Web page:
If you were injured at work in South Carolina, then you know how difficult the situation can be.
Unfortunately, this situation can become even more complicated if your doctor initially misdiagnosed your health condition or made a mistake during your medical examination.
South Carolina does not give those who were injured on the job the absolute right to get a second medical opinion on their work injury. However, especially in cases such as those where someone has an injury requiring surgery, there are many instances where a worker’s compensation insurance company will agree to set up a second opinion. If your employer denies you a second opinion, you should speak with a knowledgeable workers’ compensation attorney as soon as possible. The attorney will immediately begin the process to ensure that your rights are protected and aid you in pursuing all of the South Carolina workers’ compensation benefits you are entitled to, including setting up a second opinion medical examination with an independent doctor.
Here, we explain crucial aspects of the process that goes into seeking a second medical opinion.
Initial Medical Examinations
In all cases other than medical emergencies, you are initially required to get a medical exam from a doctor that your employer or its workers’ compensation insurer has approved.
An employer will usually request that you see a doctor who typically sees the company’s injured workers and who is already included under the company’s workers’ compensation plan. The doctor who performs this initial examination could decide a worker’s course of treatment and disability level. Thus, the doctor who is chosen for your initial examination is very important .
One of the doctor’s main roles is to decide whether or not the employee’s injury was, in fact, caused by their job activities. In order to receive workers’ compensation benefits in South Carolina, your injury must have occurred within the scope and course of your job.
The doctor might also:
- Diagnose your injury or condition
- Determine a treatment plan for you
- Make an assessment as to when your condition allows you to resume work
- Decide what duties you are able to fulfill with your condition
- Give you an impairment rating.
If you are not happy with the doctor that you are assigned for your initial examination and you wish to receive a second opinion, you need to discuss this with your employer or its insurance carrier. If your employer or their insurer denies your request to receive a second physician’s opinion, a knowledgeable South Carolina workers’ compensation attorney can help you navigate this issue.
When Should I Ask for a Second Medical Opinion?
There are two situations in which an injured worker may wish to receive a second medical opinion:
During the Initial Examination
During an initial examination, the doctor assigned by the employer or its workers’ compensation insurer will try to diagnose a worker’s condition or injury. In some cases, the worker may not feel comfortable with the physician’s diagnosis or treatment plan, or the injured worker may feel that the physician performed an insufficient examination.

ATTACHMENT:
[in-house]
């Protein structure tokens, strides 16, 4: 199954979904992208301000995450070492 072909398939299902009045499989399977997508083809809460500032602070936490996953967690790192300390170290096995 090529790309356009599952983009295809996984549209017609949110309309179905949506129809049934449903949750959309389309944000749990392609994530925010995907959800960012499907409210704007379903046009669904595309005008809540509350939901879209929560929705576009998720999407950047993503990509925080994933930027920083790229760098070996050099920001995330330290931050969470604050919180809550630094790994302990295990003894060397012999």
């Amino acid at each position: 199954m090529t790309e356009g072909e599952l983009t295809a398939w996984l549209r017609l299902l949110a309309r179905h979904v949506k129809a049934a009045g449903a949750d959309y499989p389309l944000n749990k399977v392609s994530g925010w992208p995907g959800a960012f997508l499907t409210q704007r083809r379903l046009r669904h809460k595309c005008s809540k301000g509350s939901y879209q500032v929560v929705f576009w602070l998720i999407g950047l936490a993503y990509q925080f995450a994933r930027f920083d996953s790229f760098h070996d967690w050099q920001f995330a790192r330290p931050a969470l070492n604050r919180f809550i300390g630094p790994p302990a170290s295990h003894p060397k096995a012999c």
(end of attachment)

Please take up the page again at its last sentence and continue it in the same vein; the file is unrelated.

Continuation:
During the Impairment Rating Determination
An employer’s insurer may also require that an injured worker receives an examination to decide whether or not he or she has reached Maximum Medical Improvement (MMI). If the assigned doctor determines that the injured worker is not likely to keep improving their health condition with continued treatment, the doctor may give the worker an impairment rating. An impairment rating is a major factor in determining how much an injured worker will receive in permanent disability payments.
For example, if a doctor’s opinion would support an employee’s claim that he is totally disabled, the injured party may receive benefits payments for up to 500 weeks of an amount that is equal to two-thirds of his or her average weekly wage (or up to the statutory maximum weekly benefit).
So, if you are an injured worker who believes that the insurance company or employer-selected physician did not perform a satisfactory examination or failed to fully address the extent of your permanent impairment, you may need to seek a second opinion.
Obtaining a Second Opinion
If your employer or its insurer agrees to your obtaining a second opinion, anything that the second physician discovers during your second exam must be shared with the insurance company, the original doctor, and your employer. Despite the fact that employer is able to choose your initial doctor, they do not have the right to speak with that doctor about the worker’s case unless they obtain permission from the worker. However, the employer does have the right to ask for medical reports and to send the doctor written questions, as long as the written questions are copied and provided to either the injured worker, or the worker’s lawyer. Injured workers also have the right to be present whenever a case manager speaks with either the doctor or other medical personnel who are involved in their case.
An Experienced Workers’ Compensation Lawyer Can Help You
If you were hurt on the job and you are not happy with any aspect of the initial examination and/or treatment you were given by the insurance company-selected physician, you should contact a South Carolina workers’ compensation lawyer immediately. An experienced lawyer will help you navigate the proper process of obtaining a second medical opinion.
Contact Joye Law Firm today to learn more. At Joye Law Firm, you will find experienced workers’ compensation attorneys who will give you advice about your rights and options in a confidential consultation, free of charge.